...In hip-hop culture, libation has taken the form of pouring a small amount of liquor onto the ground in remembrance of ancestors or friends who have died. The liquid is poured onto the ground before the first sip is taken. Hence, the famous quote: "This is for my (dead) homies".

    ...In some African cultures, especially in West and Central Africa, the libation ritual of pouring a drink or water to the â??Gods of our forefathersâ? is an essential religious and ceremonial tradition. The ritual is generally performed, as part of a ceremony or prayer, by an elder in the village or gathering. The drink is poured out of a native drinking cup owned by the elder or fore-parent, and the cup is made of some traditional artifact such as a gourd, animal horn, wood carving or other material. Although water may be used, the drink is usually some traditional wine (e.g. palm wine), and the libation ritual is accompanied by some traditional incantation or invocation of spirits.

    ...A libation (spondee in Greek) is a ritual pouring of a drink as an offering to a god. It was common in the religions of antiquity, including Judaism:

    ..."And Jacob set up a Pillar in the place where he had spoken with him, a Pillar of Stone; and he poured out a drink offering on it, and poured oil on it". (Genesis 35:14)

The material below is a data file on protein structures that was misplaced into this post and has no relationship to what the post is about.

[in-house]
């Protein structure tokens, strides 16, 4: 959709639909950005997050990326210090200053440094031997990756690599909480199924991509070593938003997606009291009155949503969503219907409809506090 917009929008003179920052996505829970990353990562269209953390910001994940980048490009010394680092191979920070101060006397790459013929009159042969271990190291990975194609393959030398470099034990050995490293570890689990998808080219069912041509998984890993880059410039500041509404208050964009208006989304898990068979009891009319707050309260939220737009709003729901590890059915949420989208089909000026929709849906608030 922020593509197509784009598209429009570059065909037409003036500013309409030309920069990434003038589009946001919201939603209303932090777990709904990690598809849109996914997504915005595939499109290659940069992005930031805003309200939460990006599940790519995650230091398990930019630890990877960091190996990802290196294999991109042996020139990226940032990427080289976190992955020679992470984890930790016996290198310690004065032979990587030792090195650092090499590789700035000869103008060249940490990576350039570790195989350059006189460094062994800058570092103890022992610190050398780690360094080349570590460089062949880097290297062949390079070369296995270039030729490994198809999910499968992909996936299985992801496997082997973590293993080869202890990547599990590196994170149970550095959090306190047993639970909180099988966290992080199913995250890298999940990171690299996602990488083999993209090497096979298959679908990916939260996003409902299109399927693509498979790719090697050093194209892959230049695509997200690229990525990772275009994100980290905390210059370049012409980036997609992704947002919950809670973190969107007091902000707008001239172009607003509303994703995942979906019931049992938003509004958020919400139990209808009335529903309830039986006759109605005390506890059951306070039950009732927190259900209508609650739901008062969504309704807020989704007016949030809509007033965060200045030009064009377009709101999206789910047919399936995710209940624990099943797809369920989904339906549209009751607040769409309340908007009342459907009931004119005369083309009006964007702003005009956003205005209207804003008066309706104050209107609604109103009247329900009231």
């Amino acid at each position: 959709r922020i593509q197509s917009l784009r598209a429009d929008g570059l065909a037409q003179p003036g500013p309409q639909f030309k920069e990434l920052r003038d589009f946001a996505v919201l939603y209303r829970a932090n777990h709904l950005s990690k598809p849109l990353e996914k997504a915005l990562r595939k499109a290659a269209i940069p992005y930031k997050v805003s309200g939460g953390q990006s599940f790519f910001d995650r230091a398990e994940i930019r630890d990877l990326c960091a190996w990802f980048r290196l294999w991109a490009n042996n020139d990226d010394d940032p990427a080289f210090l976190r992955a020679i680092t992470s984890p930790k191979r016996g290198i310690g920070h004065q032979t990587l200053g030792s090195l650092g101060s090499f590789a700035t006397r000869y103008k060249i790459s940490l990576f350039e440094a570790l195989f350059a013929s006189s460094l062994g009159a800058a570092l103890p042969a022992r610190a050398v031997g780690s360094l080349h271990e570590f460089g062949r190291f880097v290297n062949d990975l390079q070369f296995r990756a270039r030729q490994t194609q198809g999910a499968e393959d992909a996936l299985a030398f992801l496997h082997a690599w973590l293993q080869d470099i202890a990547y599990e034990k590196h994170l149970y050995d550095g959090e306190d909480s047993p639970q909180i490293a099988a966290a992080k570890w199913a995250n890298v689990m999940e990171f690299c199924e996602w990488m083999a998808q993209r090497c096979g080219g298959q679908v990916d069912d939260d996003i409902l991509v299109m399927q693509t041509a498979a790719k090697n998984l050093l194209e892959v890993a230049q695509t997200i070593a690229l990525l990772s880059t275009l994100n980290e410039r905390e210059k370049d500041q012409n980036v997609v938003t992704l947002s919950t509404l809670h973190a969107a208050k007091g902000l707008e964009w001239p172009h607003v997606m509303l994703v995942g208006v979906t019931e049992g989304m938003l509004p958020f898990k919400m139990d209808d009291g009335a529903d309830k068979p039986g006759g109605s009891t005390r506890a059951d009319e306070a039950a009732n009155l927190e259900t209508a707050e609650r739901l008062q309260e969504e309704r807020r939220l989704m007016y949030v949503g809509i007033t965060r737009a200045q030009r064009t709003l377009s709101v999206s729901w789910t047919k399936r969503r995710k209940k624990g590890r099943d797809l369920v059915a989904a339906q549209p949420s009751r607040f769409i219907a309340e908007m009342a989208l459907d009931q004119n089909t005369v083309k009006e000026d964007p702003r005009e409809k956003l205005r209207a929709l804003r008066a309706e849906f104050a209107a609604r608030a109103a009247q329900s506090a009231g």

Looking Out

what is art? who is an artist? i don't make art! artists do that, go ask someone else. I express myself, I do it for me, ask me about that!

Alone with myself, inside looking out. Crowds, people in a bar, just a film for my viewing. Sometimes a table top model I walk around selecting my angle, slicing my fractions of a second out, displaying them on paper stored in an envelope. A glass aided ear to the wall of a housing project, a periscope in the palm of my hand on the Lexington avenue line looking up the nose of a mutha look'n, Bad. I've walked the street and never looked up, other times been down so far I'd have to turn over to look down. All of it there, no categories, no boundaries other then the ones picked up at the 6:30, 7:30, 9:00, 10:30, 12:00, and 12:45 at St. Raphael's, or presents from my Mother and Father. The bell sounded loud at P.S. 150, and rang in rounds, at Principals offices, guidance councilors, and auditoriums. Hurdles to be scaled before the assent of subway steps to the reality of the possibility of independence. Rides to Harlem, the Bowery, the Village, walking down alleys, stepping over Eddie, glass-eyed Eddie with a hollow leg filled with white Port and a mind with the response time of a turnip.
Reading the messages of Jose' on the "while you were out" walls of the subway, twenty days later seeing the transit crew steam clean his only claim to fame and drip it down the ceramic tile wall to be absorbed in the cement platform that has supported millions like him.
Could be New York, could be Mexico, maybe Baltimore, the Eddies, the Jose's, the faceless names trying to be different in a tribe that can't justify their own existence accepting the different. But could I expect anything else when looking outside their hut, to only see the back of another hut, having it's garbage thrown in a truck. How can I not see the calligraphy of field corn in the snows of Stormstown, or the rear screen projection of a communal auction in a society that might work better if the subways weren't laid to their porch. Or are they the same just on a smaller scale?, with parking lot lines, and arrows to show them the way, with trophies of lesser and greater, a mounted deer, a mounted toilet seat, conquest over the elements.